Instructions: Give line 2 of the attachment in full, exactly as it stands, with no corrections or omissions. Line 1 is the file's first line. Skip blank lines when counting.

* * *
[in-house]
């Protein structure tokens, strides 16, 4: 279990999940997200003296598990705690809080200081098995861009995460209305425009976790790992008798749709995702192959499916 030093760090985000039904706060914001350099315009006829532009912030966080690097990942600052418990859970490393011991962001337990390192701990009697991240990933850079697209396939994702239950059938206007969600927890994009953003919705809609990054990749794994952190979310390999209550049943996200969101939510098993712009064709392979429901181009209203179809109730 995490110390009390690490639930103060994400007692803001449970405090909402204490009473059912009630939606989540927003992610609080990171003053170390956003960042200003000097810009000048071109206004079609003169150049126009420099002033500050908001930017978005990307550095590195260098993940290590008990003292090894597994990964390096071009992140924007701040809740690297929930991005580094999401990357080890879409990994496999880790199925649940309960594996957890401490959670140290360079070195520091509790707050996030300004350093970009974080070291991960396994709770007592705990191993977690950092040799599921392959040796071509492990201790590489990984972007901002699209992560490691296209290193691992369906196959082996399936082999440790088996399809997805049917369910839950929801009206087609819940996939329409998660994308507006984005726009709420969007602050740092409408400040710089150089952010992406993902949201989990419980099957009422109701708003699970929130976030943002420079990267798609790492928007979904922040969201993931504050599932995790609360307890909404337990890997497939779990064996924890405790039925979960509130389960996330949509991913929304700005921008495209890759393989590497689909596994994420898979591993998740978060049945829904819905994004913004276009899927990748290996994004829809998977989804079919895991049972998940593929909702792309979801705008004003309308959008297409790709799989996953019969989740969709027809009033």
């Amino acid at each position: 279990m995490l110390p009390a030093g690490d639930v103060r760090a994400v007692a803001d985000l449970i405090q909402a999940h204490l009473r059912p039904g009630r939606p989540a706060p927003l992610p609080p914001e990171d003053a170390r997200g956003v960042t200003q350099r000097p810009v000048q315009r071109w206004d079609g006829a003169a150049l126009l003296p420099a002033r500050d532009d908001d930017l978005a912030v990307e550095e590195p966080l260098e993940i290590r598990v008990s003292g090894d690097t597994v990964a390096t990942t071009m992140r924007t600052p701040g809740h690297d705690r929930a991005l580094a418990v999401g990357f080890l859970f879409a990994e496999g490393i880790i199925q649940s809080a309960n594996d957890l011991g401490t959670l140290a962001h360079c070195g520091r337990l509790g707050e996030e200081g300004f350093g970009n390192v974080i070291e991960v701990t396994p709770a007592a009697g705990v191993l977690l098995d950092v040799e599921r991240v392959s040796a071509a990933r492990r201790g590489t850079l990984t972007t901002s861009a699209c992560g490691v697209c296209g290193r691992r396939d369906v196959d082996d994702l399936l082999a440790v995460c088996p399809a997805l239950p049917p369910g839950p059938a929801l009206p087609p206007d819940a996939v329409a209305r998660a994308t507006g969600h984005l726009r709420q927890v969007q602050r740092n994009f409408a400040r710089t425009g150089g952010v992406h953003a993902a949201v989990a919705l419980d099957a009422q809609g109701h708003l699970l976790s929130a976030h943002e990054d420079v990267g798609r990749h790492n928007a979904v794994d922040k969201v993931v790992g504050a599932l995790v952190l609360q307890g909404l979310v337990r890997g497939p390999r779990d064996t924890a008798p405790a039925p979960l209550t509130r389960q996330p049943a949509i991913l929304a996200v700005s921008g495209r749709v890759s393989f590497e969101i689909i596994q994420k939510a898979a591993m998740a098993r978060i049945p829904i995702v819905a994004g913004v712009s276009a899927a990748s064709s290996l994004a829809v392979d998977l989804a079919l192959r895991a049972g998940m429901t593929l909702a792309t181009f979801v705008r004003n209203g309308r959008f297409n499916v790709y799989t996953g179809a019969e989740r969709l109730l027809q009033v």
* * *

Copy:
């Protein structure tokens, strides 16, 4: 279990999940997200003296598990705690809080200081098995861009995460209305425009976790790992008798749709995702192959499916 030093760090985000039904706060914001350099315009006829532009912030966080690097990942600052418990859970490393011991962001337990390192701990009697991240990933850079697209396939994702239950059938206007969600927890994009953003919705809609990054990749794994952190979310390999209550049943996200969101939510098993712009064709392979429901181009209203179809109730 995490110390009390690490639930103060994400007692803001449970405090909402204490009473059912009630939606989540927003992610609080990171003053170390956003960042200003000097810009000048071109206004079609003169150049126009420099002033500050908001930017978005990307550095590195260098993940290590008990003292090894597994990964390096071009992140924007701040809740690297929930991005580094999401990357080890879409990994496999880790199925649940309960594996957890401490959670140290360079070195520091509790707050996030300004350093970009974080070291991960396994709770007592705990191993977690950092040799599921392959040796071509492990201790590489990984972007901002699209992560490691296209290193691992369906196959082996399936082999440790088996399809997805049917369910839950929801009206087609819940996939329409998660994308507006984005726009709420969007602050740092409408400040710089150089952010992406993902949201989990419980099957009422109701708003699970929130976030943002420079990267798609790492928007979904922040969201993931504050599932995790609360307890909404337990890997497939779990064996924890405790039925979960509130389960996330949509991913929304700005921008495209890759393989590497689909596994994420898979591993998740978060049945829904819905994004913004276009899927990748290996994004829809998977989804079919895991049972998940593929909702792309979801705008004003309308959008297409790709799989996953019969989740969709027809009033």